I believe stories can make a difference. Not only in your own life, but in your business.
An amazing thing happened at two conferences recently. At both, I presented the same speech. An inspirational talk that was intended to get people thinking about their stories. How they can use their life struggles in their businesses and in their marketing efforts. But also how they can and should use tools and workflows to get past life’s struggles. For me, it’s dyslexia and color blindness that plays a role in my day-to-day. But I was also bullied heavily growing up which impacts my social abilities. I am an ambivert, meaning I border both introversion and extroversion.
At the end of the speech, I ask the attendees what their stories are. I offer everyone the ability to stand (or sit) and share a struggle they have gone through or are going through. In a way, it can be a nice release for people to share. But many are too shy or introverted to do so. What I find is most of the time people come up after a speech to talk more, in private. They like asking questions too, without others hearing.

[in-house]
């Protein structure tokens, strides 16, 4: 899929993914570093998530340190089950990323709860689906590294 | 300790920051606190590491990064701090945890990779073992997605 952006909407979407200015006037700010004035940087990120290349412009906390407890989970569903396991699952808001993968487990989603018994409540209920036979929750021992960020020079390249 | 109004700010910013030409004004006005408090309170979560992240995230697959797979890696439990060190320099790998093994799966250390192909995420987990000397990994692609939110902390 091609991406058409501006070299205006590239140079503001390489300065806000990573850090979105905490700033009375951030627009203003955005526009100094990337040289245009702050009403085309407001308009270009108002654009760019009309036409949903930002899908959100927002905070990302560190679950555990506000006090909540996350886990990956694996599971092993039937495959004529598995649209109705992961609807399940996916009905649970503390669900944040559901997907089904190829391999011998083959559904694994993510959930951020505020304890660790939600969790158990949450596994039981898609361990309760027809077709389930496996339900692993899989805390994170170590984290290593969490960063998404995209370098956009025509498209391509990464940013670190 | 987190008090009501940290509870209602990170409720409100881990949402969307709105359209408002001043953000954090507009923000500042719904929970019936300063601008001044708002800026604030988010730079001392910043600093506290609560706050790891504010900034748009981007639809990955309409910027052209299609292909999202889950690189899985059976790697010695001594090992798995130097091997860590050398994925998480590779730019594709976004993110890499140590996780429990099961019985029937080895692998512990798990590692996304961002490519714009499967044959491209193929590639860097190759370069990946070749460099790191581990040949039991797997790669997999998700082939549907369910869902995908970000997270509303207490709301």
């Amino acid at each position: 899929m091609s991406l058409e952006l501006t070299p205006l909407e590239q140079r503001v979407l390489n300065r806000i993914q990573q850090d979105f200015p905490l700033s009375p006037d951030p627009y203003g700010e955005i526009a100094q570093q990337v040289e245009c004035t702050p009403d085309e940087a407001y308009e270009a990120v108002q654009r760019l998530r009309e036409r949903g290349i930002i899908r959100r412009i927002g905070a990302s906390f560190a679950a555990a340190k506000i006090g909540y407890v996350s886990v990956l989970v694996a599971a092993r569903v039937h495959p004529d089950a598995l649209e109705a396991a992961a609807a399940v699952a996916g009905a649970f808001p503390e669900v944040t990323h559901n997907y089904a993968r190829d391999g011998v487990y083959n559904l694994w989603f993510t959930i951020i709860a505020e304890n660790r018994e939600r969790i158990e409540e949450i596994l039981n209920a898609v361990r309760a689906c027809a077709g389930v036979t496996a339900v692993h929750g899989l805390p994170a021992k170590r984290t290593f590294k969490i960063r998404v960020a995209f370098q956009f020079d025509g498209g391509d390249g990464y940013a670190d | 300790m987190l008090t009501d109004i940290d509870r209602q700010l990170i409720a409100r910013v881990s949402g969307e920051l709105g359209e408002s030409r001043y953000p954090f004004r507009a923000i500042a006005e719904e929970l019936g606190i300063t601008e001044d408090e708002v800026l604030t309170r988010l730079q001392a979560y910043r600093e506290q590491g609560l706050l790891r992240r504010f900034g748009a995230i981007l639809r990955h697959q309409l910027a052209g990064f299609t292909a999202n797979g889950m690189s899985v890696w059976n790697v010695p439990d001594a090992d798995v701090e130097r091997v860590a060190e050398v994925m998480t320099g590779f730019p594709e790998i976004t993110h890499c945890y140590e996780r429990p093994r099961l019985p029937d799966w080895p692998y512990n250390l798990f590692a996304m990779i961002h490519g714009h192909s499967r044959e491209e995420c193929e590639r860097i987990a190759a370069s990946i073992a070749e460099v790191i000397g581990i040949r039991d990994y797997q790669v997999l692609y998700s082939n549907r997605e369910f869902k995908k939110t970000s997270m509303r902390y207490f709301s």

At the first conference I presented this to, a woman who is also a photographer, came up to me afterward to talk about her blindness. She can see, but she’s legally blind and uses a magnifying glass to read. She was sharing her story and struggle and I felt happy to have the knowledge to share some tools that can benefit her.
At the second conference I presented this to, a man sat and said that he wanted to share his story but was nervous. I told him I was too and it’s ok. He didn’t have to share it. But then he did. The man has autism and he shared that growing up he did not know how to make friends. Eventually, he discovered the Rubik cube and competitions for them. At those competitions, he felt comfortable and able to make friends. I asked him how fast he can solve a cube and he said 24 seconds.
Stories are powerful.